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  • \$\begingroup\$ if its essential why arent manufacturers design their mosfet with in built gate-source diodes? Is there a practical reason why you must let the circuit designer choose the diode? \$\endgroup\$
    – Jake quin
    Jul 1 '21 at 12:36
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    \$\begingroup\$ why arent manufacturers design their mosfet with in built gate-source diodes? I think you misunderstand. Manufacturers ARE selling MOSFETs with included (build-in) diodes. The diode can only protect when it it there. A MOSFET that does not have protection will be very vulnerable and will be damaged very easily. The circuit designer cannot choose the diode, the diode is present inside the MOSFET. \$\endgroup\$ Jul 1 '21 at 12:45
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where does this ESD come from

The gate may be controlled by external signals, or by circuits/networks that pass ESD from external sources. Button-controlled electronic switches are notoriously susceptible to ESD.

Also, remember that the protection isn't really "at the gate". It's between two terminals, and will protect from any situation where an overvoltage condition would exist between them. The source and the gate are thus equally susceptible: it doesn't matter where the hit comes, what matters is that the gate-to-source voltage is too high. Holding gate "steady" and hitting the source is equivalent to holding the source "steady" and hitting the gate!

Thus, the protection extends to source and drain pins. Reverse polarity ESD pulses will be shunted across the channel by the body diode. Positive ESD pulses may cause trouble still, but the charge and energy needed to destroy the device while it's avalanching in forward breakdown is much higher than what the gate can take - potentially orders of magnitude higher.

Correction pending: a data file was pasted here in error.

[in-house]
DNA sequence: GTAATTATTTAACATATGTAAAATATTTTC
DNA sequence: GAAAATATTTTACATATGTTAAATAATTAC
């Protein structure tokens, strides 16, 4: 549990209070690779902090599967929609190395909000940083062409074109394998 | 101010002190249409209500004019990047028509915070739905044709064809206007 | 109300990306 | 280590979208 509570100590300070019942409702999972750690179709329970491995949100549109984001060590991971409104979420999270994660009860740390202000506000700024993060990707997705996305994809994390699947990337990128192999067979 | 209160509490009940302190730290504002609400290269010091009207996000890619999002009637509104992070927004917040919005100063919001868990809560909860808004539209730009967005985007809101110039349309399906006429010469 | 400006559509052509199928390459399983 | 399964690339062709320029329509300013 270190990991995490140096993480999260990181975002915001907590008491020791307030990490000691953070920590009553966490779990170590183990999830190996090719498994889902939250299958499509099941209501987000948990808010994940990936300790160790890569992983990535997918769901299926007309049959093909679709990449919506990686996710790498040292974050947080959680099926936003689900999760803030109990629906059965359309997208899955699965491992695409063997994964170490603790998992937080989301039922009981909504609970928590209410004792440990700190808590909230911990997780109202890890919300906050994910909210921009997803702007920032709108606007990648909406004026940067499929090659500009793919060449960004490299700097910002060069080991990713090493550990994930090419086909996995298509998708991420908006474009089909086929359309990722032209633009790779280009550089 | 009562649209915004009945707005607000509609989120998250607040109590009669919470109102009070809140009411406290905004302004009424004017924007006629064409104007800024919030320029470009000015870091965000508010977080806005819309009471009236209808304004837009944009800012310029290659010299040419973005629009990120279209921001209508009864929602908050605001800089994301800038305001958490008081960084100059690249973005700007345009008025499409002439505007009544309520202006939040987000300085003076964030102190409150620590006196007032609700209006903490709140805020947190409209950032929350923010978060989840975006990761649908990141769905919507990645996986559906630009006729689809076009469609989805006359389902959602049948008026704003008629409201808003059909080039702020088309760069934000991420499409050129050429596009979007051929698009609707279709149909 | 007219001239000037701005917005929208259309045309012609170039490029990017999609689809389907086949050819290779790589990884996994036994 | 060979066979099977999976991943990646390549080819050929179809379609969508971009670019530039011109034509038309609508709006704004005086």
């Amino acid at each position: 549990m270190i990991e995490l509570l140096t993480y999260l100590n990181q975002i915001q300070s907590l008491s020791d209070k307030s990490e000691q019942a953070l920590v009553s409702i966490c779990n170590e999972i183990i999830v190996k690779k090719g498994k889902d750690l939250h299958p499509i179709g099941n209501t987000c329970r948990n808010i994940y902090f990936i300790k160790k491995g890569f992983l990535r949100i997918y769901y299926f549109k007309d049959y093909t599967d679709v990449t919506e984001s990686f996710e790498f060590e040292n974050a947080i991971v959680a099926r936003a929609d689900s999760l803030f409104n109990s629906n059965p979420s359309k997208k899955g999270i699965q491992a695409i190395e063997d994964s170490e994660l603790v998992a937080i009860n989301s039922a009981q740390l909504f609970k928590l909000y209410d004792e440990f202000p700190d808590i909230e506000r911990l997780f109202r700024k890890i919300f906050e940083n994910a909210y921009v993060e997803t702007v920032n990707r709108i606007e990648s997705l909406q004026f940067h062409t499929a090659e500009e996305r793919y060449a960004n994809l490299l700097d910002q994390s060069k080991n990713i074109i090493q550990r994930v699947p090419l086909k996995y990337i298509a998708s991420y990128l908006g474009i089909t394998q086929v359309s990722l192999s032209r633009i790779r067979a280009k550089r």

As for "why bundle the protection"? Just think about costs: do you really want to have to add an ESD protector? You're already paying for a semiconductor device, and most of its cost is in packaging and testing. The tiny semiconductor die inside is almost free (<10% of the cost for a discrete device like this, IIRC). Throwing in an ESD protection for the fragile gate is a no-brainer. It'd be almost ridiculous not to.

So why it's not done in all discrete MOSFETs? The protection device has some non-ideal characteristics, i.e. adds capacitance and nonlinearities that cause distortion. This is of no concern in many applications, but not all. The protection diode is not suitable when lowest gate leakage is desired, or fastest possible switching. Distortion may be problematic in some RF applications. But it's a very good thing most of the time!

Curiously enough, ESD can be a hit from body through an "insulating" case. This happens often enough, especially with cheap cases. All it takes is there to be a tiny crack in the plastic - not hard to come by when dealing with hand-held stuff, or stuff kept in pockets. Or just the natural gaps between separate plastic parts. Over time the crack/gap accumulates some wet salt and other junk from sweat and it's like having your own very special ESD test setup :)

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MOSFETs are commonly used as switches in switch-mode power supplies and in motor control.

In both cases, they switch an inductive load. Switching off means that the \$\frac{\mathrm di(t)}{\mathrm dt}\$ is very high. Combine that with what you know about inductors:

The quick turn-off will lead to high voltages over the load. That will in turn make it rather likely there'd be some unwanted discharges, and damaging the gate-drain or -source isolation can lead to quite dramatic failures, when the MOSFET then becomes always on, and connect the power rail to the logic part.

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    \$\begingroup\$ For an answer, I suggest you omit phrases like "Combine that with what you know about inductors!" and just directly mention the consequence. \$\endgroup\$
    – tobalt
    Jul 1 '21 at 10:11
  • \$\begingroup\$ What is di/dt of load content has to do with antistatic gate protection? May be that things just protect the device before soldering to PCB? \$\endgroup\$
    – user263983
    Jul 1 '21 at 10:29
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    \$\begingroup\$ for inductive loads isnt the tvs diode in parellel with the load and not on the gate source? \$\endgroup\$
    – Jake quin
    Jul 1 '21 at 10:29